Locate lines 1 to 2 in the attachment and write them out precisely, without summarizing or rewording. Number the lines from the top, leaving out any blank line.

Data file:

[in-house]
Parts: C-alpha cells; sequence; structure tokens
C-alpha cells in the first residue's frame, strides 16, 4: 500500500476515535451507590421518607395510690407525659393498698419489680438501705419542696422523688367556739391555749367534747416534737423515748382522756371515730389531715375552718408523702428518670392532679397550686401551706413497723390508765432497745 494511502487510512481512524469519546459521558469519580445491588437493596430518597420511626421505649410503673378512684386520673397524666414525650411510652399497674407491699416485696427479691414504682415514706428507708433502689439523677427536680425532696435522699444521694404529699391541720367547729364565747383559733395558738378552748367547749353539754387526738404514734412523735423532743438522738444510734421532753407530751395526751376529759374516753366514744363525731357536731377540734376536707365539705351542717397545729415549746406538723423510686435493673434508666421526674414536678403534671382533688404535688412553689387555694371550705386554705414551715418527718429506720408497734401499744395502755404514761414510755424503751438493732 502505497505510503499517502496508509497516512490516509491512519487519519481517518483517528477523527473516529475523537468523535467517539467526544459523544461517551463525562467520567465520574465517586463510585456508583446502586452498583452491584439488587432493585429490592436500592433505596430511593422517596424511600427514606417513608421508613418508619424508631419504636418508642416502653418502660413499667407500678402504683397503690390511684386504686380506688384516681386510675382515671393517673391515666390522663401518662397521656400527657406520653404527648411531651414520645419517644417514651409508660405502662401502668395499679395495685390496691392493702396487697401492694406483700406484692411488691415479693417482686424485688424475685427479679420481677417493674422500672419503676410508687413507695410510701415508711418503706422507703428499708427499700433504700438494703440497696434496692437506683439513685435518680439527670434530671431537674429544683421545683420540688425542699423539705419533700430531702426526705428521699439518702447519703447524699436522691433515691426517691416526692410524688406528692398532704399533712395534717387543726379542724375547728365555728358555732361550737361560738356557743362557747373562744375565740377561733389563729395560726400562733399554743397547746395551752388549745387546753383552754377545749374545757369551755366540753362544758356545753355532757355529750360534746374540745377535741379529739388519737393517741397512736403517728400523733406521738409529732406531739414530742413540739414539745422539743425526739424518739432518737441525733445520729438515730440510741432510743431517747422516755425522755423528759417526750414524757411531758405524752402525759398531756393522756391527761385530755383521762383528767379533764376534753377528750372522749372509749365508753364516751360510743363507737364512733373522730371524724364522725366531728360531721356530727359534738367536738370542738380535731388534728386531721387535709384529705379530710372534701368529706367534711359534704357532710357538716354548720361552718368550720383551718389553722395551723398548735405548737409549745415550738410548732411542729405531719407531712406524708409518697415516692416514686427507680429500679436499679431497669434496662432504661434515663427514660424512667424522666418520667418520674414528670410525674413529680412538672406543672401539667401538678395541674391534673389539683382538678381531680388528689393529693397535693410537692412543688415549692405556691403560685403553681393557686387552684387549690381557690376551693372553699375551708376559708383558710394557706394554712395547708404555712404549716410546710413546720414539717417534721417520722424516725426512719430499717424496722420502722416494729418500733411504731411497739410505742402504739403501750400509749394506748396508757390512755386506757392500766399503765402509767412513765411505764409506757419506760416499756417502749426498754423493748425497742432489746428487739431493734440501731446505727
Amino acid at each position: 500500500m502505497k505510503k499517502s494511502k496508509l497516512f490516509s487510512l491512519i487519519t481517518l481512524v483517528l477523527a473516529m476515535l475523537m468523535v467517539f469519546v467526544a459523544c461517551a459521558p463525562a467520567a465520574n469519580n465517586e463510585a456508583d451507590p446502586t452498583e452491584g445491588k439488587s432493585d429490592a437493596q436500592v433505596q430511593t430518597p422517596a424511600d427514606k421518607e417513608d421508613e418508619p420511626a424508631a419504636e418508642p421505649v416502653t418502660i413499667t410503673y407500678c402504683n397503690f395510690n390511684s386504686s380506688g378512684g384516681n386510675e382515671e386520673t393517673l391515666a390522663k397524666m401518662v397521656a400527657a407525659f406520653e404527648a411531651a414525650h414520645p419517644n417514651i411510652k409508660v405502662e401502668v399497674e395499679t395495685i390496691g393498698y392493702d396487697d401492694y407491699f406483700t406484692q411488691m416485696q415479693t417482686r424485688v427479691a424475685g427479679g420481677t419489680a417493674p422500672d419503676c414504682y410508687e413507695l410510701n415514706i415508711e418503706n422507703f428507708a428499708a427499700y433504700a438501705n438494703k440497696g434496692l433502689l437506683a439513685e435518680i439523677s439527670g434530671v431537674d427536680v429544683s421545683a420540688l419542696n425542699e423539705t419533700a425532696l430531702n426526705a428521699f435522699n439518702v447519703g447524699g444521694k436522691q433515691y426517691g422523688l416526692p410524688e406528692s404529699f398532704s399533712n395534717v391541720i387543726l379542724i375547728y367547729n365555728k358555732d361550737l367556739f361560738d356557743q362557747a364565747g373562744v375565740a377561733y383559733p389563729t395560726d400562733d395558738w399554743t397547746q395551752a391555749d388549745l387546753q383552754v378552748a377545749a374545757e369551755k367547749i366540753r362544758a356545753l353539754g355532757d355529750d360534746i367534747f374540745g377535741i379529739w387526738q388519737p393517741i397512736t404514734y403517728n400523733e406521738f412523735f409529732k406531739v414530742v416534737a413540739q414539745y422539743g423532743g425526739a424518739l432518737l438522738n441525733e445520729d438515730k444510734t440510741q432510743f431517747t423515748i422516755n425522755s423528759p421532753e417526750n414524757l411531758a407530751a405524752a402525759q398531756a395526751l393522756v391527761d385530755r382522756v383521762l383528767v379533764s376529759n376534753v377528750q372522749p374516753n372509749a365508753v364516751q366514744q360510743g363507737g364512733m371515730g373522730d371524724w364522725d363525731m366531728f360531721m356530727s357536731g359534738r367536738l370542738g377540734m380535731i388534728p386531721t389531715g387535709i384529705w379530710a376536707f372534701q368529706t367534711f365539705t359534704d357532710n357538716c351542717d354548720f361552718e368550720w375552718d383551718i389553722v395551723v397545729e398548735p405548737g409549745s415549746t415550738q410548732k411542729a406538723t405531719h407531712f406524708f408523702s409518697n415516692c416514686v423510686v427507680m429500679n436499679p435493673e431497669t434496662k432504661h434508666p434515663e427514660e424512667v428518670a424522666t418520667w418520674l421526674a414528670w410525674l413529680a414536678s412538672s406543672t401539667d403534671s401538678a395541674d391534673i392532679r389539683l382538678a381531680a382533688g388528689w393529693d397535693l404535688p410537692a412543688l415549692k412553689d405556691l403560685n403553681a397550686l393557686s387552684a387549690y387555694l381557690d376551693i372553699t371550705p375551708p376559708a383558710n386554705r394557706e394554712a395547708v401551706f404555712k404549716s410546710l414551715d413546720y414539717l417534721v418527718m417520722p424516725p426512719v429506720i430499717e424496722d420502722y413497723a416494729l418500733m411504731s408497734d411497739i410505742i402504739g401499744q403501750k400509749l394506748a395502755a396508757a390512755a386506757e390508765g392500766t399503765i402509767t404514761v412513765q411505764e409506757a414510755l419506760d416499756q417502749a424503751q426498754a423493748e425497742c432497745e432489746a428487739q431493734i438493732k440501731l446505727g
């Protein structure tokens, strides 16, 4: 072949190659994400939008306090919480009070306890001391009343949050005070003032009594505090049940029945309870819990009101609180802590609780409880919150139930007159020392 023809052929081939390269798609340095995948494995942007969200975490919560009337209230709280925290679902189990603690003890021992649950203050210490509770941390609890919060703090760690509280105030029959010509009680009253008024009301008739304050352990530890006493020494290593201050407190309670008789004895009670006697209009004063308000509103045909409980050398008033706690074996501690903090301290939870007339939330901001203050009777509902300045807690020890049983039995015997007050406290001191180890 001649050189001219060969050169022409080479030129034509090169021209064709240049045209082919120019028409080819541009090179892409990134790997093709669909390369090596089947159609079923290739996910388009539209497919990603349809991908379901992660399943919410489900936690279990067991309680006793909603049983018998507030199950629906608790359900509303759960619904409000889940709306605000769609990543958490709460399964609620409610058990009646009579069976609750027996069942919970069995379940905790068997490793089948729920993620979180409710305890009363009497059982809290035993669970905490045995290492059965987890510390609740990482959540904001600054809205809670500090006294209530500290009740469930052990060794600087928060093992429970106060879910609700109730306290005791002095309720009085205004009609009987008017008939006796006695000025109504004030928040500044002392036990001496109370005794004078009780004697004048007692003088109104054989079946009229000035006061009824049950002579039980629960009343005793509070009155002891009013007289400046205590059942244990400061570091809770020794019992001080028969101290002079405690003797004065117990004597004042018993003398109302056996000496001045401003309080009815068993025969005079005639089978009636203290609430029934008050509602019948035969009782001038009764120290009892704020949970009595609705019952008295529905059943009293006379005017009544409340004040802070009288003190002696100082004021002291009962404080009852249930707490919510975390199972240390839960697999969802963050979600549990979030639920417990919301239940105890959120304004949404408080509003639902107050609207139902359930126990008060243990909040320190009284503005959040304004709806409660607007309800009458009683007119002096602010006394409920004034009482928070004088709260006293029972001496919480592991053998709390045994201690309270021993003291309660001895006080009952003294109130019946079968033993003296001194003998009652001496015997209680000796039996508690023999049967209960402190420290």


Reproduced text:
[in-house]
Parts: C-alpha cells; sequence; structure tokens